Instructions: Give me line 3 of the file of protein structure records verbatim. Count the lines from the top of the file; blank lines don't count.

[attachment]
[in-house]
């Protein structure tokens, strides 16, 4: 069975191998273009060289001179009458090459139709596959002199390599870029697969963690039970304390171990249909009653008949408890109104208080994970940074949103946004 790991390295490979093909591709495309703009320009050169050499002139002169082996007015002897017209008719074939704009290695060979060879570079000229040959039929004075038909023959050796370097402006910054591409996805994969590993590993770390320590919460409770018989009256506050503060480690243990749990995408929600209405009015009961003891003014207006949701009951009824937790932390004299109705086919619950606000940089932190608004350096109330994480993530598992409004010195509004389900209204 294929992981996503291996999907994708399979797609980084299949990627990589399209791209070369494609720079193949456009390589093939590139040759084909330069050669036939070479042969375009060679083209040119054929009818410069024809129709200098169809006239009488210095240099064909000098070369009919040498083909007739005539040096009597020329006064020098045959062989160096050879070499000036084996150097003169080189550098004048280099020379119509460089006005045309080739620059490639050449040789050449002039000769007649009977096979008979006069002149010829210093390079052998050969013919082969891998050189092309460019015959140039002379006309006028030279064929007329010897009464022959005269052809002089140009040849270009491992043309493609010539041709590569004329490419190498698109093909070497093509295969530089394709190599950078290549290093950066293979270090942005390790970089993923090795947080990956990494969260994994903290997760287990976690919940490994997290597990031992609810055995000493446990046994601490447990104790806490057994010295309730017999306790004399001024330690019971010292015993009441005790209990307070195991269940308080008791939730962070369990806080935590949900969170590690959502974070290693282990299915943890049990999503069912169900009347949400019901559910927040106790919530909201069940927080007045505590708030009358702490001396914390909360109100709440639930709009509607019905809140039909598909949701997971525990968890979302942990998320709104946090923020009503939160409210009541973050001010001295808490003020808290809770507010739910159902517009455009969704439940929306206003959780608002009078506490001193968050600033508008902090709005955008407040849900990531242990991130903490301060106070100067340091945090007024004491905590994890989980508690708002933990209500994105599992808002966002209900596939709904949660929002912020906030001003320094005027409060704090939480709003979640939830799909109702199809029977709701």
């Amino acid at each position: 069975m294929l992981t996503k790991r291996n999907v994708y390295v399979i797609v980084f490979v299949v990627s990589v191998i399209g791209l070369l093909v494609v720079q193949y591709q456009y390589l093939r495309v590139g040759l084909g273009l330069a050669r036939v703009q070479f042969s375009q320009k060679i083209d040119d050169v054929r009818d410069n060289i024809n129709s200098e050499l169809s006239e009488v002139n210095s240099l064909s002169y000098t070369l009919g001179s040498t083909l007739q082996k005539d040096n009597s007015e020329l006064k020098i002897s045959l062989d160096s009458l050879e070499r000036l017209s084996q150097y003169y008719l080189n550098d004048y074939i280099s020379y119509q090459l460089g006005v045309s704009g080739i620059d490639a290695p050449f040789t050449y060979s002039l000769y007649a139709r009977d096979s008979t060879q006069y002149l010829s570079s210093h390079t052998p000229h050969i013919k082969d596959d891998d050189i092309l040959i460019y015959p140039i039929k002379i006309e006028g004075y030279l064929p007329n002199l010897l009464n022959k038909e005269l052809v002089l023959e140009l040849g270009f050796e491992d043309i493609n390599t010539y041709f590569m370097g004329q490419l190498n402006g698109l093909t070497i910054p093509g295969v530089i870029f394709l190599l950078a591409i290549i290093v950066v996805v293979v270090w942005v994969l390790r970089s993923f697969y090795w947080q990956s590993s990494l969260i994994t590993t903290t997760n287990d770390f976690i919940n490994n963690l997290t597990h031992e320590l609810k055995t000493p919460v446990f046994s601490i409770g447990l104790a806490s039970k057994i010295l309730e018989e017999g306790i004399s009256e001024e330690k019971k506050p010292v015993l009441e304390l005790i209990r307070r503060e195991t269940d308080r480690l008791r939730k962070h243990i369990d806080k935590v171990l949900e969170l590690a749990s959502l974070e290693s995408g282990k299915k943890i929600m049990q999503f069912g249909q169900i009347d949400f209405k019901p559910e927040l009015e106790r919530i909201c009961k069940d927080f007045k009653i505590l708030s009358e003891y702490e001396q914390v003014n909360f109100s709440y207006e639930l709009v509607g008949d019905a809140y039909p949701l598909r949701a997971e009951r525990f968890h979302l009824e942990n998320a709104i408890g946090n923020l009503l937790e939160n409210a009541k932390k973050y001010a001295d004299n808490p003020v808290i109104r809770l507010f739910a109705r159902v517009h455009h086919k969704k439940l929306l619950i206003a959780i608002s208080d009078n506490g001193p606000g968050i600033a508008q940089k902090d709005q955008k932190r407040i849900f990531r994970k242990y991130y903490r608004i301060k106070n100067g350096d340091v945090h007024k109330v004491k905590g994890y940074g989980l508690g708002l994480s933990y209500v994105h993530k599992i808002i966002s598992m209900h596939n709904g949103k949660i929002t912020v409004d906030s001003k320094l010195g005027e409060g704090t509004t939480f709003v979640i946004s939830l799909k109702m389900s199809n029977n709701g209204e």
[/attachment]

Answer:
């Amino acid at each position: 069975m294929l992981t996503k790991r291996n999907v994708y390295v399979i797609v980084f490979v299949v990627s990589v191998i399209g791209l070369l093909v494609v720079q193949y591709q456009y390589l093939r495309v590139g040759l084909g273009l330069a050669r036939v703009q070479f042969s375009q320009k060679i083209d040119d050169v054929r009818d410069n060289i024809n129709s200098e050499l169809s006239e009488v002139n210095s240099l064909s002169y000098t070369l009919g001179s040498t083909l007739q082996k005539d040096n009597s007015e020329l006064k020098i002897s045959l062989d160096s009458l050879e070499r000036l017209s084996q150097y003169y008719l080189n550098d004048y074939i280099s020379y119509q090459l460089g006005v045309s704009g080739i620059d490639a290695p050449f040789t050449y060979s002039l000769y007649a139709r009977d096979s008979t060879q006069y002149l010829s570079s210093h390079t052998p000229h050969i013919k082969d596959d891998d050189i092309l040959i460019y015959p140039i039929k002379i006309e006028g004075y030279l064929p007329n002199l010897l009464n022959k038909e005269l052809v002089l023959e140009l040849g270009f050796e491992d043309i493609n390599t010539y041709f590569m370097g004329q490419l190498n402006g698109l093909t070497i910054p093509g295969v530089i870029f394709l190599l950078a591409i290549i290093v950066v996805v293979v270090w942005v994969l390790r970089s993923f697969y090795w947080q990956s590993s990494l969260i994994t590993t903290t997760n287990d770390f976690i919940n490994n963690l997290t597990h031992e320590l609810k055995t000493p919460v446990f046994s601490i409770g447990l104790a806490s039970k057994i010295l309730e018989e017999g306790i004399s009256e001024e330690k019971k506050p010292v015993l009441e304390l005790i209990r307070r503060e195991t269940d308080r480690l008791r939730k962070h243990i369990d806080k935590v171990l949900e969170l590690a749990s959502l974070e290693s995408g282990k299915k943890i929600m049990q999503f069912g249909q169900i009347d949400f209405k019901p559910e927040l009015e106790r919530i909201c009961k069940d927080f007045k009653i505590l708030s009358e003891y702490e001396q914390v003014n909360f109100s709440y207006e639930l709009v509607g008949d019905a809140y039909p949701l598909r949701a997971e009951r525990f968890h979302l009824e942990n998320a709104i408890g946090n923020l009503l937790e939160n409210a009541k932390k973050y001010a001295d004299n808490p003020v808290i109104r809770l507010f739910a109705r159902v517009h455009h086919k969704k439940l929306l619950i206003a959780i608002s208080d009078n506490g001193p606000g968050i600033a508008q940089k902090d709005q955008k932190r407040i849900f990531r994970k242990y991130y903490r608004i301060k106070n100067g350096d340091v945090h007024k109330v004491k905590g994890y940074g989980l508690g708002l994480s933990y209500v994105h993530k599992i808002i966002s598992m209900h596939n709904g949103k949660i929002t912020v409004d906030s001003k320094l010195g005027e409060g704090t509004t939480f709003v979640i946004s939830l799909k109702m389900s199809n029977n709701g209204e």